Song writing can represent different things for different artists. It can be about catharsis, it can mean letting go, or it can be an escape. For 20-year-old, LA-born Gracie Abrams, it means everything. It's also been an evolution. At first song writing was purely a way of letting her emotions out, with songs built around teenage journal entries, and often recorded solo, in her bedroom, and released via demos on Instagram (now sitting on 313k followers) or Soundcloud. More recently, having found a group of collaborators she trusts, it's become about really honing the songs until they're simultaneously as specific and as universal as possible. “The details in my songs are super important to me,” she says. “The more I can color my songs with explicit detail the closer I feel to them.” It was there in the delicate piano balladry of her debut single proper, Mean It, a song that zooms in on the end of a relationship, or the equally plaintive, gossamer light I Miss You, I'm Sorry, which forms the emotional apex of her debut project, Minor. Both showcase one side of Abrams' sound but are in no way the full picture, as reflected by the soft electro pulse of 21 (produced by Joel Little), or the guitar-lead, psych-tinged Friend. Ask her, for example, what genre her music fits into and she's flummoxed, in a good way. “My hope is that I get to the point where I've put out enough music that can exist in different boxes,” she smiles. "The freedom to exist and create without living within the confines of a specific genre matters a lot to me as a young person who’s constantly growing and changing. I think we’ve only more recently started seeing that happen generally, but specifically for female artists. The fact that expectations are shifting feels really exciting."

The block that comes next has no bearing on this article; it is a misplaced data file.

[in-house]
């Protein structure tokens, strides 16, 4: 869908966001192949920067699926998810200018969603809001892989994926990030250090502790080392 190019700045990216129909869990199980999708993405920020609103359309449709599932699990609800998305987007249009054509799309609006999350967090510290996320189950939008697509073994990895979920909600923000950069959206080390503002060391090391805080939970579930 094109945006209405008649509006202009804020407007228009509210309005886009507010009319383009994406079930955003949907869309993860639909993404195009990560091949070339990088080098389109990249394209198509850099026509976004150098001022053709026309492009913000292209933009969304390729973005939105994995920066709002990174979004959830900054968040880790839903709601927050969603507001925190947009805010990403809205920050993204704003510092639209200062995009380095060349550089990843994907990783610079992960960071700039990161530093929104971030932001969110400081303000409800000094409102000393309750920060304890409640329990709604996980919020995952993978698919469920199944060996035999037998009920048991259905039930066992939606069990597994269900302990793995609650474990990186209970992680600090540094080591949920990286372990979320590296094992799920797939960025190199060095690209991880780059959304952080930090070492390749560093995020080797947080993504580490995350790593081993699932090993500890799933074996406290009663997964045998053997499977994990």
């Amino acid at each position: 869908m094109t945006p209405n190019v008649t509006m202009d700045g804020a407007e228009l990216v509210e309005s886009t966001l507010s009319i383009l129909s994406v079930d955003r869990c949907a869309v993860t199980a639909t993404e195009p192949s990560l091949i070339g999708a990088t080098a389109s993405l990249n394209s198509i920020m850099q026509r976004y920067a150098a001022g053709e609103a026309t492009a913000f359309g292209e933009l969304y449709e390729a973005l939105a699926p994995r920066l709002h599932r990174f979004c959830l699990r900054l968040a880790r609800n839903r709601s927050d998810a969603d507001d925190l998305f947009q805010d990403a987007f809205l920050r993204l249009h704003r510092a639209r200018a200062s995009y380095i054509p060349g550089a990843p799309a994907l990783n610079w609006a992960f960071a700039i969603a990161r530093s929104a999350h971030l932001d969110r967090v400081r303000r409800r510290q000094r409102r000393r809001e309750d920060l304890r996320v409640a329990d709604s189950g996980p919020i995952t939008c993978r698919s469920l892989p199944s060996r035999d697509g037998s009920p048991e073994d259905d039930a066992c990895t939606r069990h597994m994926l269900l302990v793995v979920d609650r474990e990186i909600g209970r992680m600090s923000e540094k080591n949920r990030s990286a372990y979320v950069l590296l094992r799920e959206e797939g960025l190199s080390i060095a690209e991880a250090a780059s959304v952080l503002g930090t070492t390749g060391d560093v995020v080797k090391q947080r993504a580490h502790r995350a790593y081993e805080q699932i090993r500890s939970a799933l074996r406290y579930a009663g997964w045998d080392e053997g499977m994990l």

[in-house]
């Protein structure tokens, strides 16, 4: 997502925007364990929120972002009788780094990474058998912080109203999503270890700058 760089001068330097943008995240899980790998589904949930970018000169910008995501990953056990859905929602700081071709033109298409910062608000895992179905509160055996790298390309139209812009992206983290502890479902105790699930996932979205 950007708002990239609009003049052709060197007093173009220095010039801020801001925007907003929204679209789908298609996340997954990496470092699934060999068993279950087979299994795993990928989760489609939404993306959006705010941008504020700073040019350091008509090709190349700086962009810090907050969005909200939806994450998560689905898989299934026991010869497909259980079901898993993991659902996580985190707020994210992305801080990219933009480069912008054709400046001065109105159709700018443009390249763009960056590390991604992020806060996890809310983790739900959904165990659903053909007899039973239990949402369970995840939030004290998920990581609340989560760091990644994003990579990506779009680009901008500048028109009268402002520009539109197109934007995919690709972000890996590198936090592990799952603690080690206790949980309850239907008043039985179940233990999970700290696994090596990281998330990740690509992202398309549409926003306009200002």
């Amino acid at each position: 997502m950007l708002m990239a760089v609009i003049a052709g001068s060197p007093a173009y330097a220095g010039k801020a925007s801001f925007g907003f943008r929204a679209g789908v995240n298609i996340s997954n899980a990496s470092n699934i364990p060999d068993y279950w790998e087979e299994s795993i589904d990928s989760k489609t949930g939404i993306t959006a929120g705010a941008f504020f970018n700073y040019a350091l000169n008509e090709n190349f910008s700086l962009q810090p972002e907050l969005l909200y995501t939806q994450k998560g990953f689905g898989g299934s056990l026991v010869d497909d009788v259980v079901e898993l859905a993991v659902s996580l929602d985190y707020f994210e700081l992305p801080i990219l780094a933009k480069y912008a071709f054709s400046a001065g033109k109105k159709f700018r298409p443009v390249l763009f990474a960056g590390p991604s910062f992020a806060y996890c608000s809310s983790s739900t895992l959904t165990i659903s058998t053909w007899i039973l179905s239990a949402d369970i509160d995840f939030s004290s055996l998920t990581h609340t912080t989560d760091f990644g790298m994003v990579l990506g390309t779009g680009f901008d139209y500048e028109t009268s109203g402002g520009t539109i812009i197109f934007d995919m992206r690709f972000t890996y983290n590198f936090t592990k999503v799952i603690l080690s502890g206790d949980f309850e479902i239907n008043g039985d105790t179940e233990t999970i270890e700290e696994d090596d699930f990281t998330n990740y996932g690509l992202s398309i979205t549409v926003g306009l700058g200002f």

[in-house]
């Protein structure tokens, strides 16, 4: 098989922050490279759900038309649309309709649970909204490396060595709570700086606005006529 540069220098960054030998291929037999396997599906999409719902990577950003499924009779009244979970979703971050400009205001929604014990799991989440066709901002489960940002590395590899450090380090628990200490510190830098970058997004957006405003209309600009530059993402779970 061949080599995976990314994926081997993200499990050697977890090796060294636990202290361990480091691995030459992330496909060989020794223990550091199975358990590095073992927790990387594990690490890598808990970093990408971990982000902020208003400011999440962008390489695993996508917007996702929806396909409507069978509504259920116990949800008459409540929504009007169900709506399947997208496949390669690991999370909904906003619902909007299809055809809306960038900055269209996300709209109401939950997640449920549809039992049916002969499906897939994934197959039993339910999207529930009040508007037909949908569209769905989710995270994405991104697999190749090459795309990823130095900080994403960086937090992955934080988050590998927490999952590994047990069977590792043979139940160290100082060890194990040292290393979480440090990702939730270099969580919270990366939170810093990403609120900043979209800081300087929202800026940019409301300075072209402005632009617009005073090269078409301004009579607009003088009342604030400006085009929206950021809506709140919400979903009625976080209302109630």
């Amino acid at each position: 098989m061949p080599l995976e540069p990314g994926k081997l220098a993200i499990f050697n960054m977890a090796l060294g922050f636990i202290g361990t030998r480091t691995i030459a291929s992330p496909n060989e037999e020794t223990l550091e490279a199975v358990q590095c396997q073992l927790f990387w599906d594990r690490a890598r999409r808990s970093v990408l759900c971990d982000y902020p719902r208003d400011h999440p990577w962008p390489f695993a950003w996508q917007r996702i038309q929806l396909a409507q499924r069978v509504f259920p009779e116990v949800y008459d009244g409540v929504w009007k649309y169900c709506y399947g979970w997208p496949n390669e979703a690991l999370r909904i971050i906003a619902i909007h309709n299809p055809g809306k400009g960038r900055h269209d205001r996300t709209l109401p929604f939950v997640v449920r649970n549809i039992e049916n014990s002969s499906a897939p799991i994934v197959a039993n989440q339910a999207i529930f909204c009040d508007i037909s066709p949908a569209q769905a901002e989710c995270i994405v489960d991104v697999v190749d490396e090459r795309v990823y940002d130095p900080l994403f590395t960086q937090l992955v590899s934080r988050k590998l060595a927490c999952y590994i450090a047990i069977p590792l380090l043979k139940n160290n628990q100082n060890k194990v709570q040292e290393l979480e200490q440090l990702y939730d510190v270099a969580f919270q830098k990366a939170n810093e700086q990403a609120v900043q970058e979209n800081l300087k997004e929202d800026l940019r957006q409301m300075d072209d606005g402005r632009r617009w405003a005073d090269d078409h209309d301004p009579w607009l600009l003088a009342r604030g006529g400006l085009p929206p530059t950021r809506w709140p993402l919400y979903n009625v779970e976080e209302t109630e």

Abrams was raised in Los Angeles, in a house teeming with music. One of her early memories was driving to school listening to her parents' record collection, things like Joni Mitchell, Simon & Garfunkel and Elvis Costello. Later these influences would be joined by the likes of Bon Iver, Elliot Smith, Kate Bush, The 1975 and James Blake. “I swam in the angst of The 1975 and that's when music started to feel really personal,” she says. “Like it was mine and nobody else's.” The angst was there from an early age, however, with early rock drum lessons when she was just 8-years-old augmented by angry passages from her journals. “I always journaled growing up, and I still do every single day, and it's never not been something that felt like the centre of my life,” she explains. “When I was angry as a child I would take my journal and read it, like scream it over the drums, so that felt like me trying to make songs out of my diary entries. Obviously I soon worked out that that wasn't really possible for too long, so I ended up teaching myself guitar and I learned piano.”
Music co-existed alongside team sports (“I was on soccer teams and I played baseball in the boys league until I couldn't anymore because I got too old”) and eventually musical theatre. After breaking the same wrist twice in four months her focus moved permanently from sport to theatre, which in turn influenced her nascent song writing via its focus on narrative. It wasn't the only influence, however. “I found out who Phoebe Bridgers was around the same time, and she kickstarted my drive to even consider being an artist and consider what that really meant,” she says, aware that before that she'd only ever really seen herself as being a songwriter for others, never an artist. “But when I discovered Phoebe was when I started taking song writing really personally and imagining myself being the one to sing my own lyrics, as opposed to somebody else maybe doing it someday. Once that clicked it turned into an obsession a little.”